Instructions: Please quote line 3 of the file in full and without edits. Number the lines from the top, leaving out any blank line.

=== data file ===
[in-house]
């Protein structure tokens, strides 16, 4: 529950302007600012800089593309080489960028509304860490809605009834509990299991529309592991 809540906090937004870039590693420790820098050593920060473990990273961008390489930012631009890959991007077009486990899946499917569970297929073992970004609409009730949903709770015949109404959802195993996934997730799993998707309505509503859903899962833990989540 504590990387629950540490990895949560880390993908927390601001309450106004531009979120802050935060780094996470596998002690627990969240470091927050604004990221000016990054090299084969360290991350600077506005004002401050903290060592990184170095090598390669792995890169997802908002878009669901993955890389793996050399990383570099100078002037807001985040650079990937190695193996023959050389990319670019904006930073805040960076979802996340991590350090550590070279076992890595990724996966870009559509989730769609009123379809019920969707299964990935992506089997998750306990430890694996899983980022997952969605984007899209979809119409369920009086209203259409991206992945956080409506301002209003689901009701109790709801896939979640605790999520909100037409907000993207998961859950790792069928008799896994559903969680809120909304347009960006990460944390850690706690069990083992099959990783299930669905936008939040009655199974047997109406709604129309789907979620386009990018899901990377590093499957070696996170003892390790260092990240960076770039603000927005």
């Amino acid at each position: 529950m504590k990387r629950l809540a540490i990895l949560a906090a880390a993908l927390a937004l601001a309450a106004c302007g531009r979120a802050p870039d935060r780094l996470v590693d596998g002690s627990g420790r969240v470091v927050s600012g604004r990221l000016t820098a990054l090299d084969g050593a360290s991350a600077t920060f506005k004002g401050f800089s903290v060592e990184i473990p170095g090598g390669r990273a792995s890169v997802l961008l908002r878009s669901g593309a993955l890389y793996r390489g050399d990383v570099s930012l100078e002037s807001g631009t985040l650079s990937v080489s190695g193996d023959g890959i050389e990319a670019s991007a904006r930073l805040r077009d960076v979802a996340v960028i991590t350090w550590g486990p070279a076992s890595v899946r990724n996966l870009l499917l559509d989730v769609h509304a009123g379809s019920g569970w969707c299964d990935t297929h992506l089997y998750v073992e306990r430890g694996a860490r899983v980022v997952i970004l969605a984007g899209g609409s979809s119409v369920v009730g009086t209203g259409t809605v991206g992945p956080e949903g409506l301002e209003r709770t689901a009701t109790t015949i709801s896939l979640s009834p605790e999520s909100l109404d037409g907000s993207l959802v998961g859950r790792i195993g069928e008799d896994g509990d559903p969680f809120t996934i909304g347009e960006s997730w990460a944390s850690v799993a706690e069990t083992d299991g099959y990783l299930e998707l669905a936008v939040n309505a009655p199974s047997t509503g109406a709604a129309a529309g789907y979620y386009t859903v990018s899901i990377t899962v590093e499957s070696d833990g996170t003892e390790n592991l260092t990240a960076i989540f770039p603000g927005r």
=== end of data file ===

């Amino acid at each position: 529950m504590k990387r629950l809540a540490i990895l949560a906090a880390a993908l927390a937004l601001a309450a106004c302007g531009r979120a802050p870039d935060r780094l996470v590693d596998g002690s627990g420790r969240v470091v927050s600012g604004r990221l000016t820098a990054l090299d084969g050593a360290s991350a600077t920060f506005k004002g401050f800089s903290v060592e990184i473990p170095g090598g390669r990273a792995s890169v997802l961008l908002r878009s669901g593309a993955l890389y793996r390489g050399d990383v570099s930012l100078e002037s807001g631009t985040l650079s990937v080489s190695g193996d023959g890959i050389e990319a670019s991007a904006r930073l805040r077009d960076v979802a996340v960028i991590t350090w550590g486990p070279a076992s890595v899946r990724n996966l870009l499917l559509d989730v769609h509304a009123g379809s019920g569970w969707c299964d990935t297929h992506l089997y998750v073992e306990r430890g694996a860490r899983v980022v997952i970004l969605a984007g899209g609409s979809s119409v369920v009730g009086t209203g259409t809605v991206g992945p956080e949903g409506l301002e209003r709770t689901a009701t109790t015949i709801s896939l979640s009834p605790e999520s909100l109404d037409g907000s993207l959802v998961g859950r790792i195993g069928e008799d896994g509990d559903p969680f809120t996934i909304g347009e960006s997730w990460a944390s850690v799993a706690e069990t083992d299991g099959y990783l299930e998707l669905a936008v939040n309505a009655p199974s047997t509503g109406a709604a129309a529309g789907y979620y386009t859903v990018s899901i990377t899962v590093e499957s070696d833990g996170t003892e390790n592991l260092t990240a960076i989540f770039p603000g927005r």